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Film Noir$
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Homer B. Pettey and R. Barton Palmer

Print publication date: 2014

Print ISBN-13: 9780748691074

Published to Edinburgh Scholarship Online: May 2015

DOI: 10.3366/edinburgh/9780748691074.001.0001

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PRINTED FROM EDINBURGH SCHOLARSHIP ONLINE (www.edinburgh.universitypressscholarship.com). (c) Copyright Edinburgh University Press, 2020. All Rights Reserved. An individual user may print out a PDF of a single chapter of a monograph in ESO for personal use.date: 04 April 2020

The Subversive Shade of Black in Film Noir

The Subversive Shade of Black in Film Noir

Chapter:
(p.164) 8. The Subversive Shade of Black in Film Noir
Source:
Film Noir
Author(s):

Charles Scruggs

Publisher:
Edinburgh University Press
DOI:10.3366/edinburgh/9780748691074.003.0009

James Baldwin's observation about Fritz Lang's You Only Live Once gives us another perspective. It reminds us that although directors like Lang and others were hamstrung by the Hollywood system and the Hays Code, they found a way of speaking in ‘code’, confiding secrets to those in the audience willing to listen and observe. One revelation would be their use of the doppelganger. Consider, for instance, the image of the fugitive in film noir in which a white character can mirror a black condition such as the consequences of the Fugitive Slave Law (1793, repeated in 1850). That historical moment would find its appropriate cinematic metaphor in the outsider or the man on the run.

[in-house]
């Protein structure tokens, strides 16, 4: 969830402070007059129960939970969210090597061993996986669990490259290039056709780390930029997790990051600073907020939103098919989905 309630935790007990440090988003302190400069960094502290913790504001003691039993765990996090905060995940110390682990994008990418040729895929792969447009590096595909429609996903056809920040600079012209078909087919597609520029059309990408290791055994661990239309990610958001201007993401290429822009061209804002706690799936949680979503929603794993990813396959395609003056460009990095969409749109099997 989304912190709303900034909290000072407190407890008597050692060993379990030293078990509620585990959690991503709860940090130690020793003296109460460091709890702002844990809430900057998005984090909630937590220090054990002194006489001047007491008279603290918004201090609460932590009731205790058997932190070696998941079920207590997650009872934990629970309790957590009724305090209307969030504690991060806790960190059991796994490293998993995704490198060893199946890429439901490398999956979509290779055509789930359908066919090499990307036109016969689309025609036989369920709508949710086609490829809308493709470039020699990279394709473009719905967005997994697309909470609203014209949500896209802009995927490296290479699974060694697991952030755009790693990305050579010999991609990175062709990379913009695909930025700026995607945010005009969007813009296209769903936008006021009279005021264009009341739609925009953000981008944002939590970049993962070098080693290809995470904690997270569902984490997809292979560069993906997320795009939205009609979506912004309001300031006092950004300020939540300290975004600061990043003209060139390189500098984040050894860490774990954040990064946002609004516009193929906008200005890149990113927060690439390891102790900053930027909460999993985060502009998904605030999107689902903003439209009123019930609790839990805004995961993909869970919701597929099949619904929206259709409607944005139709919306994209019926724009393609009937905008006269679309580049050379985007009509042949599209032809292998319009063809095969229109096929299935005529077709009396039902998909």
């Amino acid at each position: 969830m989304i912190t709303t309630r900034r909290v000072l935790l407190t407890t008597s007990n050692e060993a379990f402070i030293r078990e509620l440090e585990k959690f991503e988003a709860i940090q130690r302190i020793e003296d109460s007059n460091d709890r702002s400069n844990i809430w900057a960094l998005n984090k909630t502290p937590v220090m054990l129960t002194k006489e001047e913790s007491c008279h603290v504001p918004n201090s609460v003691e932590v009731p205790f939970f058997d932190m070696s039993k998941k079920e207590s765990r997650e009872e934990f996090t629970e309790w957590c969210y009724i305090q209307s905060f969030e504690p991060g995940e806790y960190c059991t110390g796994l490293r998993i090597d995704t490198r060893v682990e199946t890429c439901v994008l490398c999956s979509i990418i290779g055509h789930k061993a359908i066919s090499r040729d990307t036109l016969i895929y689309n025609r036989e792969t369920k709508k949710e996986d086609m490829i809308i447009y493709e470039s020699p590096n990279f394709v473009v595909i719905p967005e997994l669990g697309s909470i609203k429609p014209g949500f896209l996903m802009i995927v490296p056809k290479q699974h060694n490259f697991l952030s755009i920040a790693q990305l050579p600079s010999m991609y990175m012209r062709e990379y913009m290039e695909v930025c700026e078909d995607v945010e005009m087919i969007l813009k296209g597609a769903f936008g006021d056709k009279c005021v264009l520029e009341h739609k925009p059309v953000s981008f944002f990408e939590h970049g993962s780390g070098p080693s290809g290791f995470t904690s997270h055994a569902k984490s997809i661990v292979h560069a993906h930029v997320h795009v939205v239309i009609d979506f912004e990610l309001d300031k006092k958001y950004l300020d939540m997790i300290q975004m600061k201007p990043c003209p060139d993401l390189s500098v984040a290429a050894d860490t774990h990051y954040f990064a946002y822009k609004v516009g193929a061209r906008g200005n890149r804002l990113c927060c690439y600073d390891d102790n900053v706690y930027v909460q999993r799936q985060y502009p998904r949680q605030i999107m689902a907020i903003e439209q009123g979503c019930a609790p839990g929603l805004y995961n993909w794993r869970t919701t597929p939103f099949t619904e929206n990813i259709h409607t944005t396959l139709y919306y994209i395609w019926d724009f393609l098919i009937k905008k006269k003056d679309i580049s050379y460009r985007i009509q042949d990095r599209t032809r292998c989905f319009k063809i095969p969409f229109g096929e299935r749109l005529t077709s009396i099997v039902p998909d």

Keywords:   Noir, African-American, Tourneur, Cain, Mildred Pierce, Robert Wise, James Baldwin

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